According to the 2014 National Postconsumer Non-Bottle Rigid Plastic Recycling Report also indicated that the reported volume of recycled rigid plastics—tracked separately from bottles or film—is now four times greater than the volume reported in just 2007.
“This is really exciting news,” said Steve Russell, vice president of plastics for the American Chemistry Council. “The combination of more advanced sorting technologies coupled with expanded consumer access is making a positive difference, and we look forward to seeing growth in rigid plastics recycling continue.”
Moore Recycling Associates Inc., which authored the report, attributes much of the strong gain to a rebound from the 2013 Green Fence effort in China, improved bale quality, and growing standardization of plastics bales—the unit by which post-use plastics are sold after collection.
The source of non-bottle rigid plastics collected with the biggest increase in 2014 was the Pre-Picked Bale, which is generated from municipal programs and contains a mixture of products with bottles removed.
The rigid plastics category contains food containers, caps, lids, tubs, clamshells, cups and bulky items, such as buckets, carts and lawn furniture, along with used commercial scrap, such as crates, battery casings and drums. Typical end markets for these materials include automotive parts, crates, buckets, pipe, lawn and garden products, and thick-walled injection molded products.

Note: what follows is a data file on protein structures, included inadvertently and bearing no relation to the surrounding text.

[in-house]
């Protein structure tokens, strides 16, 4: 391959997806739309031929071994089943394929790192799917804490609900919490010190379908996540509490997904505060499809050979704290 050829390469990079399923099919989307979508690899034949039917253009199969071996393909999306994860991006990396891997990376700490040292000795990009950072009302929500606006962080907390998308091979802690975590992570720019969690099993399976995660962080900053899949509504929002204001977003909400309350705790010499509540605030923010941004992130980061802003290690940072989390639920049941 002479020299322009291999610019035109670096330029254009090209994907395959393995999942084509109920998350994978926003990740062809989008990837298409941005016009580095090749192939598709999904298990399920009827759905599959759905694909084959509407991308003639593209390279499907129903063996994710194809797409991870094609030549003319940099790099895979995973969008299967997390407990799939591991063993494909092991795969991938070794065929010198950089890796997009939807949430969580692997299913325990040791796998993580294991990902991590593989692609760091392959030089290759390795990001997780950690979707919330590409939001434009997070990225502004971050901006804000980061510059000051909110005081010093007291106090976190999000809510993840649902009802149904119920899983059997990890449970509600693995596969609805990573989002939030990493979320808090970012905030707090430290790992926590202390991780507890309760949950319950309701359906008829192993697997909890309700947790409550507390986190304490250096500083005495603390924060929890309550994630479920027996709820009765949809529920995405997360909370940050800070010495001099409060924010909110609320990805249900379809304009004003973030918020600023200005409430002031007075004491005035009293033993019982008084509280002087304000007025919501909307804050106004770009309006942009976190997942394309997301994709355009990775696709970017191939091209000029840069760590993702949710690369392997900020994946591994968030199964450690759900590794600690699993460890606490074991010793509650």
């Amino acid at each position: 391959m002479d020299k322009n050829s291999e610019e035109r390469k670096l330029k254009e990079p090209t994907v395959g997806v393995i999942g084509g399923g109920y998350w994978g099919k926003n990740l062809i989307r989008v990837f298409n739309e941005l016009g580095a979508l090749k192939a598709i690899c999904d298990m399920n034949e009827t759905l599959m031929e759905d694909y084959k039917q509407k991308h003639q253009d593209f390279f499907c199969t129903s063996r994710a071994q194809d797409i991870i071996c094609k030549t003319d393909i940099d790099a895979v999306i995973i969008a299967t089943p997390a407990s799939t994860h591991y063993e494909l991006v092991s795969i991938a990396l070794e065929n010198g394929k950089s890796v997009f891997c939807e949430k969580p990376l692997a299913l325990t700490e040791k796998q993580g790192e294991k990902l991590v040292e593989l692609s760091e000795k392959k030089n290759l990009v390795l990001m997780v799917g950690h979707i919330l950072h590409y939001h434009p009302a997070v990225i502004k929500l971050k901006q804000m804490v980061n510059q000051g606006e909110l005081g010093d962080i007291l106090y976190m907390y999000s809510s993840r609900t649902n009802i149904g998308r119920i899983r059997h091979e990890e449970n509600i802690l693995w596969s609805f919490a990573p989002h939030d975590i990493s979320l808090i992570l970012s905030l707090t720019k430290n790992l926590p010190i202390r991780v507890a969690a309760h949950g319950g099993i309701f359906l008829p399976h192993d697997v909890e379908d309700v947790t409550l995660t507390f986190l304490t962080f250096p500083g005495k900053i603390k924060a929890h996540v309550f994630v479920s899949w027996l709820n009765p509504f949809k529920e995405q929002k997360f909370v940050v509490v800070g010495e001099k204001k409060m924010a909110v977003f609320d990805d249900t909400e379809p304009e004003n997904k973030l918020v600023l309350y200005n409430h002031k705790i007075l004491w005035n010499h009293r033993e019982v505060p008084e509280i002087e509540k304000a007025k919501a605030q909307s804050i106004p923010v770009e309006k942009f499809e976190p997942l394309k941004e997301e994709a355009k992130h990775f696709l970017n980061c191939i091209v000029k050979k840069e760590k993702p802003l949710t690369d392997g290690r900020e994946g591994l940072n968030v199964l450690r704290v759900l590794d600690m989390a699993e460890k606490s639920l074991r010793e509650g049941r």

As in prior years, polypropylene and high-density polyethylene comprised the two largest resins in this category, representing 38.3 percent and 34.1 percent, respectively, of total rigid plastics collected.
Approximately 64 percent of the 1.28 billion pounds of rigid plastics collected for recycling was processed in the United States or Canada, down slightly from 2013. The remainder was exported overseas, primarily to China.